Effects of molecular ions on the collisional Rayleigh-Taylor instability: Nonlinear evolution



[1] The nonlinear evolution of collisional Rayleigh-Taylor (CRT) instability in the F region of ionosphere is studied for two ions-electron (O+, NO+, and e) plasma. The enhancements in NO+ are found inside the O+ depletions. During linear phase of instability, NO+ concentration is mainly controlled by chemical process while during nonlinear phase, it is controlled by CRT induced transport process. In spite the dominant chemical loss during initial phase, significant NO+ ions could survive owing to their shielding by O+ depletions. The seeding of long wave perturbation, the O+ scale height below the base and prereversal enhancement play important role in supplying significant NO+ ions onto the topside which could possibly match the observations.

1. Introduction

[2] The large-scale plasma irregularities associated with equatorial spread F (ESF) phenomenon are generally believed to be generated by CRT instability [Haerendel, 1973]. In the presence of steep plasma density gradients in the bottomside of F region, the instability acts in such a way that regions of low plasma density below the F layer peak are transported to altitudes well above the F peak [Ossakow, 1981; Raghavarao et al., 1992] and seen as plasma depletions or bubbles which confirm the observations. The ion composition within the depletions has been the subject of a number of investigations. Typically, satellite mass spectroscopic observation [McClure et al., 1977] revealed that the ion composition can be vastly different inside and outside the depletions. Atomic O+ ions are depleted by as much as a factor of 103 to a concentration below that of the molecular NO+ ions. The NO+ ions were found to be in the topside and dominant in the O+ depleted region. Since O+ depletions on the topside are caused by nonlinear CRT instability mechanism, study of its evolution in presence of NO+ ions becomes important. The observation implies that the ions are efficiently transported from the altitude region where NO+ are the major ions. However, the ion composition measurements [Brinton et al., 1975; Narcisi and Szuszczewicz, 1981] and theoretically calculated profiles of NO+, O2+, and O+ [Anderson and Rusch, 1980] reveal that where NO+ become dominant ions in the bottomside, plasma scale height attains very large value. It inhibits the instability to grow therein and restricts the transport of plasma to higher altitudes. Therefore observations of bubble composition [McClure et al., 1977], on one hand, seem to imply that ions are efficiently transported from the altitude region where NO+ are the major ions. On the other hand, plasma scale height is very large in this altitude region which restricts the transport of plasma by CRT mechanism. This apparent contradiction needs to be examined more carefully.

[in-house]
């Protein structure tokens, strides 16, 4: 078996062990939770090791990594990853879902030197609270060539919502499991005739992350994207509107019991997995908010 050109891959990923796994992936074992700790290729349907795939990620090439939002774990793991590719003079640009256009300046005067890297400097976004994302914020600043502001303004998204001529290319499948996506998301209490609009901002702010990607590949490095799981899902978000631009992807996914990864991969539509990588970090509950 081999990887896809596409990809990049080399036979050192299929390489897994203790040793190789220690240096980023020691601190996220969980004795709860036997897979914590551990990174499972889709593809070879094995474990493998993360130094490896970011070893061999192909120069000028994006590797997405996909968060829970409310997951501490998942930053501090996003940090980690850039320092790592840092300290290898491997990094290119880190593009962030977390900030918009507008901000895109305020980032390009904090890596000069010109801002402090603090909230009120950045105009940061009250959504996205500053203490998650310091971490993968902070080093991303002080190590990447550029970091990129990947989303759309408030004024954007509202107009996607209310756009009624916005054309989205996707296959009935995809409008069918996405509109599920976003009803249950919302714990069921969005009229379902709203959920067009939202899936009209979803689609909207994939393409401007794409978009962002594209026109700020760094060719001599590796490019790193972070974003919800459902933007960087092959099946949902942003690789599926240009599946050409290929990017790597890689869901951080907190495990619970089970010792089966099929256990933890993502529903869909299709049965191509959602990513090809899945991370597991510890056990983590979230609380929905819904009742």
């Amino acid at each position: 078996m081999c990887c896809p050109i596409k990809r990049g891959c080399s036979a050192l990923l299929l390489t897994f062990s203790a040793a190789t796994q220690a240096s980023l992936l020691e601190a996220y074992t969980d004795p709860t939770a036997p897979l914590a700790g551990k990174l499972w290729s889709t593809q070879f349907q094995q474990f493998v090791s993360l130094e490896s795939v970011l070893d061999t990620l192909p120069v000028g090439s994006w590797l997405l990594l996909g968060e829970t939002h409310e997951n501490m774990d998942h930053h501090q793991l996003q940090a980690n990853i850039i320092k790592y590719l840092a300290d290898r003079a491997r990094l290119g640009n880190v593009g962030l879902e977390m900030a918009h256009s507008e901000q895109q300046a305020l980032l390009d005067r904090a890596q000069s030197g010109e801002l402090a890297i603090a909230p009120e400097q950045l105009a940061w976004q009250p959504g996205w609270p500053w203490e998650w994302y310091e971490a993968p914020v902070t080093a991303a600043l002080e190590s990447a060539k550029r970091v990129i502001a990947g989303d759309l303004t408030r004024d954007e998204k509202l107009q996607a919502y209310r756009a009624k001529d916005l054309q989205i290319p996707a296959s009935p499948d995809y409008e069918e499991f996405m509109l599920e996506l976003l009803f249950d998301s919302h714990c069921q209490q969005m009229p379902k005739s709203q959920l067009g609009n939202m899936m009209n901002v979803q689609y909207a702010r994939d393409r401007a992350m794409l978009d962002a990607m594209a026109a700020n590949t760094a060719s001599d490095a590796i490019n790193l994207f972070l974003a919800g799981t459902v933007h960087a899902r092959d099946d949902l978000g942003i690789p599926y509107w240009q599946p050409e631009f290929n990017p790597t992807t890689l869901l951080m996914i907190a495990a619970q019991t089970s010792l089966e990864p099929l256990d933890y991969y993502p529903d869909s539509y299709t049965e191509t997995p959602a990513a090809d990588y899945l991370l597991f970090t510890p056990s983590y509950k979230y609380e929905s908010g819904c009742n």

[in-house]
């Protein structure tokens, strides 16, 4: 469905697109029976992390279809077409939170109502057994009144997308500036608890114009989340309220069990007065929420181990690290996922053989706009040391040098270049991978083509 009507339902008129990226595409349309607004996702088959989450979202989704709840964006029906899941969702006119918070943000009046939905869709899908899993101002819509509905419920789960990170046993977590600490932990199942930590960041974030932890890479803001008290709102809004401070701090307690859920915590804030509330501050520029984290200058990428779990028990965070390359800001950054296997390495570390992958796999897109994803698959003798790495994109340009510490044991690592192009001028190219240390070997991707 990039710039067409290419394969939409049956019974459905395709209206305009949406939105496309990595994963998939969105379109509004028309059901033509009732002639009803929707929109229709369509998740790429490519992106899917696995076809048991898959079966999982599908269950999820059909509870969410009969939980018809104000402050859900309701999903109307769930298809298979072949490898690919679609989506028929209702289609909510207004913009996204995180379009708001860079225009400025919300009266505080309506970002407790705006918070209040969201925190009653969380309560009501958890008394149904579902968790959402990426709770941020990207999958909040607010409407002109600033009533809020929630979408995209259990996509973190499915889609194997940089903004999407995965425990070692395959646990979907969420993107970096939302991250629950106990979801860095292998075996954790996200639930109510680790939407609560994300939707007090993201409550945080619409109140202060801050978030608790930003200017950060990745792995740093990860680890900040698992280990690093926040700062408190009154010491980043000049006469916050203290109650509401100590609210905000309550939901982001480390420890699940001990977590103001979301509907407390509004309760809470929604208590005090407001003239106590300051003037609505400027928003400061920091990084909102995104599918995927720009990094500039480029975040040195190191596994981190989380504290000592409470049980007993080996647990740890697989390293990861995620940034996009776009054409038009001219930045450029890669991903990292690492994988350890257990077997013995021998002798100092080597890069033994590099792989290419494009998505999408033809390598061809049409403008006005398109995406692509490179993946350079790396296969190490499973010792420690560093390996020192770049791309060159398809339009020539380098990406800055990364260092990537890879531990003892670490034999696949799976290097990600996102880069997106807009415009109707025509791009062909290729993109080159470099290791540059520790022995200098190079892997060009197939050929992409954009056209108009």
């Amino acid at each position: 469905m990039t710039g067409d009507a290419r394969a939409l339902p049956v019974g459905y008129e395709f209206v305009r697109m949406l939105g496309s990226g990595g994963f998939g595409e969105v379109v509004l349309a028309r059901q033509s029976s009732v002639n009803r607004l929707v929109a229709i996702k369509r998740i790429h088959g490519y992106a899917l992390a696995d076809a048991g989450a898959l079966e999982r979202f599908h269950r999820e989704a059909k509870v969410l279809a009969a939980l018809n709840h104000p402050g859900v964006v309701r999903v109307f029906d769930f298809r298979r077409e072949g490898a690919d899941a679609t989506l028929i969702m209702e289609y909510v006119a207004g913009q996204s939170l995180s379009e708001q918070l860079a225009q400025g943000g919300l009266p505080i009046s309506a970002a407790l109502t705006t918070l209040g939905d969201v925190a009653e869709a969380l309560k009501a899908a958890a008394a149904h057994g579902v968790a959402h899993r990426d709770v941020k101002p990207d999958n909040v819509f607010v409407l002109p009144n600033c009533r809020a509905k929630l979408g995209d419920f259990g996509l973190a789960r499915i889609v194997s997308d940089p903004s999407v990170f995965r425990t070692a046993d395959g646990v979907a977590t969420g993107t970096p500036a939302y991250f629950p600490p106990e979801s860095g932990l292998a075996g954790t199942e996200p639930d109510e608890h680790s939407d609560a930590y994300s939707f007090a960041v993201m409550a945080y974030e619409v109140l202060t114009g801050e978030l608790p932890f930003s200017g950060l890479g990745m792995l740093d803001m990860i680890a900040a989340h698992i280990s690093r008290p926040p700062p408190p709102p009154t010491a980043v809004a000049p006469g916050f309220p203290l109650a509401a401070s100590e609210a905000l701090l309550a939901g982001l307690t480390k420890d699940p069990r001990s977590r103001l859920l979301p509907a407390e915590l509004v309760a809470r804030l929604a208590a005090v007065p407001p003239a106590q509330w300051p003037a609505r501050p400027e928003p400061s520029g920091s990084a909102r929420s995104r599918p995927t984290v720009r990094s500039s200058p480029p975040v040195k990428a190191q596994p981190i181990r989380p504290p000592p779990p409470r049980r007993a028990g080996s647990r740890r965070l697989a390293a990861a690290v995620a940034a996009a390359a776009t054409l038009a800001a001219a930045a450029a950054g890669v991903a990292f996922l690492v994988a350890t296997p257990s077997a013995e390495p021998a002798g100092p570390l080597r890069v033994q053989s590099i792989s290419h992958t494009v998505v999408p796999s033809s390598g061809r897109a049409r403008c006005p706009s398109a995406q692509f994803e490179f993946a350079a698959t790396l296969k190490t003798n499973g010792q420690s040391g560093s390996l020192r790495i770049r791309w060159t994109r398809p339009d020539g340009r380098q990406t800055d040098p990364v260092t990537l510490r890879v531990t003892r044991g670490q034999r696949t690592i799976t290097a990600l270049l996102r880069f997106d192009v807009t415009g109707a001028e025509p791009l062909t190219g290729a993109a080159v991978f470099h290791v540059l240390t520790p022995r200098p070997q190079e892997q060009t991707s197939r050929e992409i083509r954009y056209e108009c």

[3] Until recently, the linear and nonlinear investigations of CRT instability were dealt by considering F region as one ion-electron (O+-e) plasma and ignoring the NO+ ion dynamics. Recent study of linear CRT instability by Sekar and Kherani [1999], however, shows that the introduction of NO+ as dominant ions along with the O+ dominant ions reduces the linear growth rate of CRT instability. Nevertheless, reduced growth rate is still larger than the damping rate. Present study deals with the nonlinear aspect of CRT instability in the presence of O+ and NO+ as major ionic species i.e; by considering the F region as two ions-electron plasma.

2. Numerical Simulation Model

[4] The nighttime equatorial ionosphere is considered in a slab geometry perpendicular to the magnetic field. Moreover instead of flux line integrated quantities, local values of physical quantities are used. This is a valid assumption in nighttime F region when E region conductivities become small. The positive unit vectors equation image, equation image, and equation image of the Cartesian coordinate system are directed along westward, upward, and northward respectively. The current continuity equation is solved for electrostatic potential while continuity equations for both the ions are solved for their corresponding densities.

equation image
equation image
equation image

where current density is given by

equation image

Here number densities of O+, NO+ ions and electrons are denoted by n1, n2, and ne, respectively, and ne = n1 + n2, while their velocities are denoted by equation image, equation image, and equation image. β and α are the reaction rates for ion-molecule exchange and dissociative recombination reactions respectively.

equation image

The steady state velocities in terms of forces are given by

equation image
equation image